andy mueller | in the kitchen with chef andy | oct. 2018
To many children, Halloween places second only to Christmas when it comes to anticipation. Presents come in little wrappers instead of big packages and rarely does any child have to endure opening a wrapper with socks in it like they do at Christmas. The costumes, the carved jack-o-lanterns, the tricks and most importantly — the treats!
I remember trick or treating as one of the absolute best times of the year. We didn't spend money, at least like you can now, on costumes. Ten minutes in our parent's attic, five more in mom's make up bag and we had costumes. We were MacGyver before MacGyver was, well, MacGyver. Two sticks, a piece of charcoal, some hairspray, dad's letter sweater and we had a prepster-zombie walking the streets of Allouez. Of course mom's still not thrilled with three holes in her 400 count Egyptian cotton sheets but we had fun. And dad, if you're reading this, you know that college letter sweater didn't fit even six months out of school anyway; you need to let it go.
I know it's a stretch to call Halloween a culinary type of holiday, but as a kid, candy was everything. Who could win the "haul for it all" bragging rights as to who scored the biggest plastic pumpkin full of sweets, and more importantly, what was in the bucket? Candy, up until the age of 13, is currency. After a few years making the rounds, I knew where the health nut lived, as bowls of apples and oranges greeted me at the door. I knocked there one year and one year only. I also knew where the Mother Lode was. The couple that understood the magnitude of this day. The couple that had the longest lines all night long. Every year it was different, but at the same time, awesome. One year it would be the foot long Charleston, another year they throw down 100 Thousand Dollar bars, and I'm talking regulation size — not the bite-size bits every other house had. These beauties were the Boardwalk and Park Place type of assets that the unknowing would covet. They became trade bait for lawn mowing, snow shoveling and babysitting gigs for months to come.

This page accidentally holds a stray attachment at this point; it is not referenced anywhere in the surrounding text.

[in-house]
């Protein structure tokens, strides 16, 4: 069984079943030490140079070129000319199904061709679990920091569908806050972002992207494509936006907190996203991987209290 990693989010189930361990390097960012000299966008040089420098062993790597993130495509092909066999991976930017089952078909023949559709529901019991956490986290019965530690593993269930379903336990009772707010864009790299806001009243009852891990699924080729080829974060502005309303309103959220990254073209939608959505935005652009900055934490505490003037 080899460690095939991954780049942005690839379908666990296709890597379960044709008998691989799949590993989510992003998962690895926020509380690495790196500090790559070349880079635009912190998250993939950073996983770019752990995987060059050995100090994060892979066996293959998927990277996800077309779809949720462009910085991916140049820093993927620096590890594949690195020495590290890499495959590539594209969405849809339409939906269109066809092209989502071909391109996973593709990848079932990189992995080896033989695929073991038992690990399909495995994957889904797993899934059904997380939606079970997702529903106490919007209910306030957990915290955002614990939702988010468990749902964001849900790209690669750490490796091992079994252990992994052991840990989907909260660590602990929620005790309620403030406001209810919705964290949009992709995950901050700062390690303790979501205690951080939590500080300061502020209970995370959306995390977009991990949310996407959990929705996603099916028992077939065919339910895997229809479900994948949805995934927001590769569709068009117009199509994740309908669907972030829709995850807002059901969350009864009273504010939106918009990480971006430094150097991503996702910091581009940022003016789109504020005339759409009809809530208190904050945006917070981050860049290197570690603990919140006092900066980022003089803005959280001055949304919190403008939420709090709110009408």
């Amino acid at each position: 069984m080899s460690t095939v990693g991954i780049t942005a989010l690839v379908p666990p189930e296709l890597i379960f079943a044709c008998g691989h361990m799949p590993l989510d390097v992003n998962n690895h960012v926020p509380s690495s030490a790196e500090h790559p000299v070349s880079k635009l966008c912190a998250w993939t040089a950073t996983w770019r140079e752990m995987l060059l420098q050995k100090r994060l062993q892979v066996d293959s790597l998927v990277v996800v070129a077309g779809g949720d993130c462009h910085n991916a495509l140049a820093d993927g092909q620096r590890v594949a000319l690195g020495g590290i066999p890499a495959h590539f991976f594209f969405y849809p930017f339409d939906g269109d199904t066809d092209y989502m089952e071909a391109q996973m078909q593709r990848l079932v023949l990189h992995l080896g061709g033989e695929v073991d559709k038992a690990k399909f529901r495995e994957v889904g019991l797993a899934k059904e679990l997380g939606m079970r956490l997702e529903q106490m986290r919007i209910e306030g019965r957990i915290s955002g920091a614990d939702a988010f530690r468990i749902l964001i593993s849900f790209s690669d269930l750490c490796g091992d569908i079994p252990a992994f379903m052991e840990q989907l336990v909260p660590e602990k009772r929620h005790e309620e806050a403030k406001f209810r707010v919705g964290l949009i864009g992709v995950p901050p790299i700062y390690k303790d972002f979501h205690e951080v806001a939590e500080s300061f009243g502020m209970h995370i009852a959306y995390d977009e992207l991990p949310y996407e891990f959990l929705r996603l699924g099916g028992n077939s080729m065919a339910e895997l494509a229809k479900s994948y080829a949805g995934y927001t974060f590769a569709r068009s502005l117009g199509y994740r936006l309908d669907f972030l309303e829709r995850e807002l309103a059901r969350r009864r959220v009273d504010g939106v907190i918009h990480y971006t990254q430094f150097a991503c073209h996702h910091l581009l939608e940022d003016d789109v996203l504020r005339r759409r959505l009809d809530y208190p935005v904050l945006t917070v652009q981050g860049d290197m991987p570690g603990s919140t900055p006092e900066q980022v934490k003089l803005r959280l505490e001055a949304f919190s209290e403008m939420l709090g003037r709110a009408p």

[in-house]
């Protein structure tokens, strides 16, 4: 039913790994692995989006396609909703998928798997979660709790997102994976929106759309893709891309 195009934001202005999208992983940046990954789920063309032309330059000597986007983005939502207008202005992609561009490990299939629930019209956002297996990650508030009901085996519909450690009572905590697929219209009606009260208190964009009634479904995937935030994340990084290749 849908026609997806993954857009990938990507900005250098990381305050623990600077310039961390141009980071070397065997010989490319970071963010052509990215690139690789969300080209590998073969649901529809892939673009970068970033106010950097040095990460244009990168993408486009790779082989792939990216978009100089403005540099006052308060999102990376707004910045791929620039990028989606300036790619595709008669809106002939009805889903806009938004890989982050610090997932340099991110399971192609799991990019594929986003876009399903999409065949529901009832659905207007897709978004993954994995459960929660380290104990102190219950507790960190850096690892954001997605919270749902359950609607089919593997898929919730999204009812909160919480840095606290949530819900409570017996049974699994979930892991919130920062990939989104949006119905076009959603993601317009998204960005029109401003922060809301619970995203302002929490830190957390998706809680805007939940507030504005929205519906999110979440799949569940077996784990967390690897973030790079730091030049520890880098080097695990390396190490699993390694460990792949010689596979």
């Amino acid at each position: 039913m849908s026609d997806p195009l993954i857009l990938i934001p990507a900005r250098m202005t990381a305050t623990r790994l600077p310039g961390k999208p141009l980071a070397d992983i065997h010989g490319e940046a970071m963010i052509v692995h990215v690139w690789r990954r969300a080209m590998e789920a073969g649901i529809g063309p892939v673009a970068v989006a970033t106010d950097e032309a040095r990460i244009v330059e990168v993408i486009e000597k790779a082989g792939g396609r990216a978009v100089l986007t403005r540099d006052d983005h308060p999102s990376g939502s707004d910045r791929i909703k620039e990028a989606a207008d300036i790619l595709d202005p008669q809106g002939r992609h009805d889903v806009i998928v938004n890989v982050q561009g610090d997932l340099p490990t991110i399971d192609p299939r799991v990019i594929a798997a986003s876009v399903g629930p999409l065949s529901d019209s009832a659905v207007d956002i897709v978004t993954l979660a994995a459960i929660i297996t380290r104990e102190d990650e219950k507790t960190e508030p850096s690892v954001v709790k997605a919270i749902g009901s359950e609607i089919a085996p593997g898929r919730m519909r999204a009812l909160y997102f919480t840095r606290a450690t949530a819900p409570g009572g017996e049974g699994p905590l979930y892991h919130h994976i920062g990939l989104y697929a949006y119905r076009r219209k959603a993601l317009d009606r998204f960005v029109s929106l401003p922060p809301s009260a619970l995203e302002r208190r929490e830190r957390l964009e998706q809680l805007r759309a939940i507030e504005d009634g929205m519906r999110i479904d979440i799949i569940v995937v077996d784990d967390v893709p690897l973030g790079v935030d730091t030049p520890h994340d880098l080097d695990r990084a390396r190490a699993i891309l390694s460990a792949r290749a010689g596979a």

"Sure you can have my Clark Bar, but the dishes need to be done … all month."
Sometimes it worked, sometimes it didn't, but it was sure fun trying. Thank goodness we got a little older, a little wiser, and in my case, a little sister.
Sorry, Jodi, I should have told you Mounds has coconut.
As a parent, on the other side of the chocolate coin, I lean toward the healthy snacks to hand out to the little goblins. It works for different reasons. First, you can feel good about handing the kids a sugar-free/fat-free goodie, or a granola bar because it's healthier than most treats. But the best part is once they find out what you're handing them, you can catch up on some much-needed rest because your doorbell won't ring all night! Happy Halloween!
Pumpkin Pie (the adult version)
Preheat your oven to 375 degrees. Beat one egg and brush the crust lightly to coat. Bake the crust for 7-10 minutes or just until it turns slightly brown. This process ensures the crust will not get soggy. The egg wash creates a seal to prevent liquids from penetrating the crust. Set the crust aside and prepare the filling:
In a mixing bowl add:
2-3 large eggs (2 eggs for firmer, 3 eggs for more of a custard consistency)
Whisk the eggs then add:
1 cup evaporated milk
1/2 cup Bailey's Irish cream
2 cups canned or cooked fresh pumpkin puree (not pumpkin pie filling)
1/2 cup sugar
1/2 teaspoon cinnamon
1/4 cup brown sugar
2 tablespoons softened cream cheese
1/4 teaspoon ground ginger
1/2 teaspoon nutmeg
1/4 teaspoon ground cloves
small pinch salt (it explodes the flavors)
Whisk the ingredients together until smooth, carefully pour into the par-baked pie crust, place on a baking sheet, place in the center of the oven. Bake for 40-50 minutes or until the center rises up and just jiggles slightly when nudged. Cool on a wire rack at room temperature for two hours. Chill for one hour or more. Serve with fresh whipped cream. Enjoy!